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There's a row of ports on the right side of the Surface, starting with the power connector at the bottom, then a full-sized USB connector that will work with external storage or pretty much anything else that needs a USB connector. Moving up, there's a micro-SD slot, which is nearly concealed behind the kickstand, and then a micro-HDMI connector. Farther up is a screened opening that serves as a speaker port. On top is the power/standby switch.
A major difference for the Surface is the Touch Cover, which works like the Smart Cover on an iPad, except that it has a keyboard printed on it. The Touch Cover attaches magnetically and includes a row of electrical contacts. There's also a Type Cover that works the same way, but has real keys.
On the rear of the Surface is one of the most noticeable differences from the iPad. There's a built-in kickstand that opens and closes with a solid feeling and provides a sturdy support for the Surface. There's none of the flimsy feeling you get with the Smart Cover folded beneath an iPad.
[TECH ARGUMENT: iPad vs Surface RT in the enterprise]
The screen of the Surface features the flatter 16:9 aspect ratio, best suited for HDTV viewing, while the iPad has more square 4:3 aspect ratio.
One big difference is screen resolution, where the iPad's Retina Display boasts 2048 x 1536, while the Surface has an HD display of 1366 x 768 pixels.
However, Microsoft has given the Surface RT what it calls a "Clear Type" display, which means that text on the screen does not appear as fuzzy as you'd expect. In our testing, there was little if any visible difference between the clarity of the iPad display and the Surface RT, unless you're looking very closely for very fine detail.
If there's an area where you might run into problems with the Surface, it's in e-mail support. For reasons that remain unclear, Microsoft has chosen not to support POP (Post Office Protocol) e-mail in Windows Mail, which is currently the only mail client available for the Surface. POP mail is supported by the iPad.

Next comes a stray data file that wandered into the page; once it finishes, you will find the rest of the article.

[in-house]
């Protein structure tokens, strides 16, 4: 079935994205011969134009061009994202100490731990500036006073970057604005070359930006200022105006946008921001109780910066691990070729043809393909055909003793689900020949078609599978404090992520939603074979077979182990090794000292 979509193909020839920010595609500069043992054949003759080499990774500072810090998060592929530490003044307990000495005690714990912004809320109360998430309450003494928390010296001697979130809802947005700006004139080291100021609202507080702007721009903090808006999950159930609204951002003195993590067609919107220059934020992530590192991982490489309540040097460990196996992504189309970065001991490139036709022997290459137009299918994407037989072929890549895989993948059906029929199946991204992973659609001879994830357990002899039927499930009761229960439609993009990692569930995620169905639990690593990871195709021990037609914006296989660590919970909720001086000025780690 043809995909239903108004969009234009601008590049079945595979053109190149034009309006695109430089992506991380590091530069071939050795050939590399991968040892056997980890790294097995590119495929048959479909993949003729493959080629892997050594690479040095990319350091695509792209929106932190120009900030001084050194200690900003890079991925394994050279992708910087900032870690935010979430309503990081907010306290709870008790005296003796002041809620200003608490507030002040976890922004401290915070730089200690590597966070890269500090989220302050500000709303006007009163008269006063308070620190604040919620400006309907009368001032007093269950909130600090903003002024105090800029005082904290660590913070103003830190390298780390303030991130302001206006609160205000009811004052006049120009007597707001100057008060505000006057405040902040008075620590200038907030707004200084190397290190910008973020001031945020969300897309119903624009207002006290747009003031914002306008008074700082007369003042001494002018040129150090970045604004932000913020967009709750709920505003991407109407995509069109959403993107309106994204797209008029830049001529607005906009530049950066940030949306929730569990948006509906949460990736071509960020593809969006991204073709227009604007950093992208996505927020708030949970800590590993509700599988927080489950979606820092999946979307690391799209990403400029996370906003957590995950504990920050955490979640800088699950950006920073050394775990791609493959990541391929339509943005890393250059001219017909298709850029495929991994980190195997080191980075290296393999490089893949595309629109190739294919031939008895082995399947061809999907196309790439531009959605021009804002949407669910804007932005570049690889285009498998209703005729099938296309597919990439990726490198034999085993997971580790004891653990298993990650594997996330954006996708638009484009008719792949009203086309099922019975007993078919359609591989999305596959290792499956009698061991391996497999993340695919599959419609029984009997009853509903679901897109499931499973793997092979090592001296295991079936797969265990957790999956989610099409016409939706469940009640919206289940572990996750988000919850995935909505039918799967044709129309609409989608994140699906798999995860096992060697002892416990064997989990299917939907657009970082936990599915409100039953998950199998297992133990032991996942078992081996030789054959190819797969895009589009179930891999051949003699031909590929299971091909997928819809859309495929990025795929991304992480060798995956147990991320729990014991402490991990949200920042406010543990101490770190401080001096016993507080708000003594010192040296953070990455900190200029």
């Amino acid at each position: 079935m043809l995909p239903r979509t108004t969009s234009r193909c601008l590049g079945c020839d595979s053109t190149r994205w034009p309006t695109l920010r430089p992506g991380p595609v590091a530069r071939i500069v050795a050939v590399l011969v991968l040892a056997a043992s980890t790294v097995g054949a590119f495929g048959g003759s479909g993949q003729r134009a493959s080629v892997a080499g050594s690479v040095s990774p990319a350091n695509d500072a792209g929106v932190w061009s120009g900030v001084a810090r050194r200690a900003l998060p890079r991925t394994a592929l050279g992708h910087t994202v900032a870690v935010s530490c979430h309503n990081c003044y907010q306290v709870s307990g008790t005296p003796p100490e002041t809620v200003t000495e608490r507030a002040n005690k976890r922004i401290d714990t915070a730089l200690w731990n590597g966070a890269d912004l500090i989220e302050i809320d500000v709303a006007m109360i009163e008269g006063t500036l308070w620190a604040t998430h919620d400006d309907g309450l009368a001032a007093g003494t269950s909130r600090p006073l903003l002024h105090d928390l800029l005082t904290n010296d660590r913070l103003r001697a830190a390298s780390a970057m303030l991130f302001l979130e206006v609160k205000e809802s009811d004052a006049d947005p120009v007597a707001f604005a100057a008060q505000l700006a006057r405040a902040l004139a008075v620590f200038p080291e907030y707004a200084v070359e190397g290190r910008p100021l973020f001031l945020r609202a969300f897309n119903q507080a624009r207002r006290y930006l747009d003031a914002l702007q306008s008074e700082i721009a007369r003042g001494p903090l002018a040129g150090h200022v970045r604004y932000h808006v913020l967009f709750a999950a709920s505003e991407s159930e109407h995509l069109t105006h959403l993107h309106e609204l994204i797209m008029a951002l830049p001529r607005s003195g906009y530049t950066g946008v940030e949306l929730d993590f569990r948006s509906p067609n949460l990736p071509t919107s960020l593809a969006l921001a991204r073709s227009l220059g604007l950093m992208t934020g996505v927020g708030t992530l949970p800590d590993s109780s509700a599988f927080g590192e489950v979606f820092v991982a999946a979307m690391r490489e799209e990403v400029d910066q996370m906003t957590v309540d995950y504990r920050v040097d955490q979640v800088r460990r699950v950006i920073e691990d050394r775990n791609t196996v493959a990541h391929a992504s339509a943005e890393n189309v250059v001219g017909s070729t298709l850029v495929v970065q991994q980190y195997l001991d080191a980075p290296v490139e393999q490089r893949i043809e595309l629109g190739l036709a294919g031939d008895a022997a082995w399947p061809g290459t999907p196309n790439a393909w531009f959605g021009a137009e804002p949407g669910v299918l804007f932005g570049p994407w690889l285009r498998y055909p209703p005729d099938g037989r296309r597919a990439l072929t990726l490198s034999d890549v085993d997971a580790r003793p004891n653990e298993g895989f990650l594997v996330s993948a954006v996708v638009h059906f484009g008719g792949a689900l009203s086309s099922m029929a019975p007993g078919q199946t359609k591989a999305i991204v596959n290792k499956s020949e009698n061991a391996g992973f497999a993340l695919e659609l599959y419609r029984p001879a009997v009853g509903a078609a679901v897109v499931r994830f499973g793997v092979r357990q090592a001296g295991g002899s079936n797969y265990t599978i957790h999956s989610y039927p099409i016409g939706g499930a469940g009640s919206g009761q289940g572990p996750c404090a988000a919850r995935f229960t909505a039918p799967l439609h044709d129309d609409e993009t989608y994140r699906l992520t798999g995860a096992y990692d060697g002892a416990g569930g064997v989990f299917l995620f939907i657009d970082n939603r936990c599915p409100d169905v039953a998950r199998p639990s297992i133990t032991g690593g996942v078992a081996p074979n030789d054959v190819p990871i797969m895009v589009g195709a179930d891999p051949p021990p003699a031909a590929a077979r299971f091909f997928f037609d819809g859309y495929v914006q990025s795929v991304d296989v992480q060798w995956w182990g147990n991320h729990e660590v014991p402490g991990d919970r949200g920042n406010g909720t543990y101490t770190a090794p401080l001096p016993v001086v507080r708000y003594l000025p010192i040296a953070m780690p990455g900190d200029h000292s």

This gap in mail support means that millions of potential users, especially people with accounts they've had for a while, or people with mail accounts from their ISP, are basically frozen out of using the Surface for reading mail in its native mode.
Microsoft does make it possible to use its cloud-based e-mail service, outlook.com, to gather POP e-mail, and you can do the same thing with Google's gmail, but this isn't a solution for everyone.
Apple scores a big win here since e-mail is the original killer app for most people. And for many, e-mail is the only reason they're using a tablet.
On the other hand, Apple makes it hard to do simple things such as printing. With the iPad, you must use an AirPrint compatible wireless printer. The Surface will work with any printer that's accessible from your network, including wired network printers, shared printers on other computers, and it will work with wireless AirPrint printers. This is a big convenience win for Microsoft, since adding a printer is basically automated on this device.